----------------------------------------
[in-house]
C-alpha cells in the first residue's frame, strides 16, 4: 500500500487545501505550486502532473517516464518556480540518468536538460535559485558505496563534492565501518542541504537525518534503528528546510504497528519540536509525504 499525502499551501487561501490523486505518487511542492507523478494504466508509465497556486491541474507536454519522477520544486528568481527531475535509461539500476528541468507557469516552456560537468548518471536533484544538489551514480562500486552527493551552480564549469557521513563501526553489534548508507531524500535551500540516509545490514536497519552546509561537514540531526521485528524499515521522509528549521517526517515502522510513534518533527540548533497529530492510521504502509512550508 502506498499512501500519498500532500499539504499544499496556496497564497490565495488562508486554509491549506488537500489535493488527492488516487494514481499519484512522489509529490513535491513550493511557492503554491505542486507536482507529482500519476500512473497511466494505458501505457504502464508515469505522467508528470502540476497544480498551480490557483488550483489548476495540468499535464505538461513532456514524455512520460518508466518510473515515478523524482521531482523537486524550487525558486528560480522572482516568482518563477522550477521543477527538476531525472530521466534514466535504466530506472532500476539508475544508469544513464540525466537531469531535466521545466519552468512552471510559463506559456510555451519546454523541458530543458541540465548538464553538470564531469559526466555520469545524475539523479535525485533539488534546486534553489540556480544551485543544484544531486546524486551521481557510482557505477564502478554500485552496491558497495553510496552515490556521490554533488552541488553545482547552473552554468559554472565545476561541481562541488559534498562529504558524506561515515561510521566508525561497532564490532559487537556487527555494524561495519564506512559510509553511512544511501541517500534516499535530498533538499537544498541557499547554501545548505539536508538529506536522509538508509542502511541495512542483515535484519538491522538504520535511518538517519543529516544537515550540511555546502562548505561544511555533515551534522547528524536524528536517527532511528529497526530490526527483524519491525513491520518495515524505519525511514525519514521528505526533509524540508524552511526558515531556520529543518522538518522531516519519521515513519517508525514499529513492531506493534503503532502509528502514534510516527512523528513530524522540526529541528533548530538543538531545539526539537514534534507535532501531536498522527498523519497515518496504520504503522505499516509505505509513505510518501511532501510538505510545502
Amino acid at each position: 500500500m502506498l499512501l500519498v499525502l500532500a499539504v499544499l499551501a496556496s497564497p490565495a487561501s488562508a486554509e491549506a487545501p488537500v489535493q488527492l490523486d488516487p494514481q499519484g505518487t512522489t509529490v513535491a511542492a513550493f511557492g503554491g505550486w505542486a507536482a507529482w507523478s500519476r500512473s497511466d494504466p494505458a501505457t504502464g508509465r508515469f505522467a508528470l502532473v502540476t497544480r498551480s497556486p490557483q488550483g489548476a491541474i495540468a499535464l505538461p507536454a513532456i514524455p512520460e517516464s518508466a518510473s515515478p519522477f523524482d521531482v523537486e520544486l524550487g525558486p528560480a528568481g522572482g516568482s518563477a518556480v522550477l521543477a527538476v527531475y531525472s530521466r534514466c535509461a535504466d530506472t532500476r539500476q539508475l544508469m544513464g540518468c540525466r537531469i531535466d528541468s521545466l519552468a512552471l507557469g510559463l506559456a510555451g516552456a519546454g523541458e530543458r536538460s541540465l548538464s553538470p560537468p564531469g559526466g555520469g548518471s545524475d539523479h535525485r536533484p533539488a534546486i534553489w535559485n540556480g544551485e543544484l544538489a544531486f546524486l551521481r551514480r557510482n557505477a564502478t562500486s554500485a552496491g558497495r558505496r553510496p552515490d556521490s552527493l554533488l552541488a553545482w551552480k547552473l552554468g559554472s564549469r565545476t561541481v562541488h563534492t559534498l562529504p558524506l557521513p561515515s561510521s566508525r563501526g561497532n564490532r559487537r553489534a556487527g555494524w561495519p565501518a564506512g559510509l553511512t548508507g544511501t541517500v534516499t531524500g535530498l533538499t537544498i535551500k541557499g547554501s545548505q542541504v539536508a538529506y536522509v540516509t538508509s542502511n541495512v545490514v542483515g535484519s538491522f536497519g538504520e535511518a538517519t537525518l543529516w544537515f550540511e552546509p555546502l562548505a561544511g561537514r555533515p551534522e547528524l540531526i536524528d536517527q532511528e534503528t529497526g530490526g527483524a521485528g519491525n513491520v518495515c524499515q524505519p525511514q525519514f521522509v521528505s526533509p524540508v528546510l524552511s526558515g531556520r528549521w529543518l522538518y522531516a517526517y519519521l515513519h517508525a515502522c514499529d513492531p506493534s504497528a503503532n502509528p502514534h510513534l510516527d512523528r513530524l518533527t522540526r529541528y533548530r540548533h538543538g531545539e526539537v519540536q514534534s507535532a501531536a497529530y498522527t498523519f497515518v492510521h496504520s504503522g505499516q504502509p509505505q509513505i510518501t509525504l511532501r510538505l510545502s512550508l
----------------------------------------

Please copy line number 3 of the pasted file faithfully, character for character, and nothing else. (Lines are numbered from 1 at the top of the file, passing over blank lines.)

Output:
Amino acid at each position: 500500500m502506498l499512501l500519498v499525502l500532500a499539504v499544499l499551501a496556496s497564497p490565495a487561501s488562508a486554509e491549506a487545501p488537500v489535493q488527492l490523486d488516487p494514481q499519484g505518487t512522489t509529490v513535491a511542492a513550493f511557492g503554491g505550486w505542486a507536482a507529482w507523478s500519476r500512473s497511466d494504466p494505458a501505457t504502464g508509465r508515469f505522467a508528470l502532473v502540476t497544480r498551480s497556486p490557483q488550483g489548476a491541474i495540468a499535464l505538461p507536454a513532456i514524455p512520460e517516464s518508466a518510473s515515478p519522477f523524482d521531482v523537486e520544486l524550487g525558486p528560480a528568481g522572482g516568482s518563477a518556480v522550477l521543477a527538476v527531475y531525472s530521466r534514466c535509461a535504466d530506472t532500476r539500476q539508475l544508469m544513464g540518468c540525466r537531469i531535466d528541468s521545466l519552468a512552471l507557469g510559463l506559456a510555451g516552456a519546454g523541458e530543458r536538460s541540465l548538464s553538470p560537468p564531469g559526466g555520469g548518471s545524475d539523479h535525485r536533484p533539488a534546486i534553489w535559485n540556480g544551485e543544484l544538489a544531486f546524486l551521481r551514480r557510482n557505477a564502478t562500486s554500485a552496491g558497495r558505496r553510496p552515490d556521490s552527493l554533488l552541488a553545482w551552480k547552473l552554468g559554472s564549469r565545476t561541481v562541488h563534492t559534498l562529504p558524506l557521513p561515515s561510521s566508525r563501526g561497532n564490532r559487537r553489534a556487527g555494524w561495519p565501518a564506512g559510509l553511512t548508507g544511501t541517500v534516499t531524500g535530498l533538499t537544498i535551500k541557499g547554501s545548505q542541504v539536508a538529506y536522509v540516509t538508509s542502511n541495512v545490514v542483515g535484519s538491522f536497519g538504520e535511518a538517519t537525518l543529516w544537515f550540511e552546509p555546502l562548505a561544511g561537514r555533515p551534522e547528524l540531526i536524528d536517527q532511528e534503528t529497526g530490526g527483524a521485528g519491525n513491520v518495515c524499515q524505519p525511514q525519514f521522509v521528505s526533509p524540508v528546510l524552511s526558515g531556520r528549521w529543518l522538518y522531516a517526517y519519521l515513519h517508525a515502522c514499529d513492531p506493534s504497528a503503532n502509528p502514534h510513534l510516527d512523528r513530524l518533527t522540526r529541528y533548530r540548533h538543538g531545539e526539537v519540536q514534534s507535532a501531536a497529530y498522527t498523519f497515518v492510521h496504520s504503522g505499516q504502509p509505505q509513505i510518501t509525504l511532501r510538505l510545502s512550508l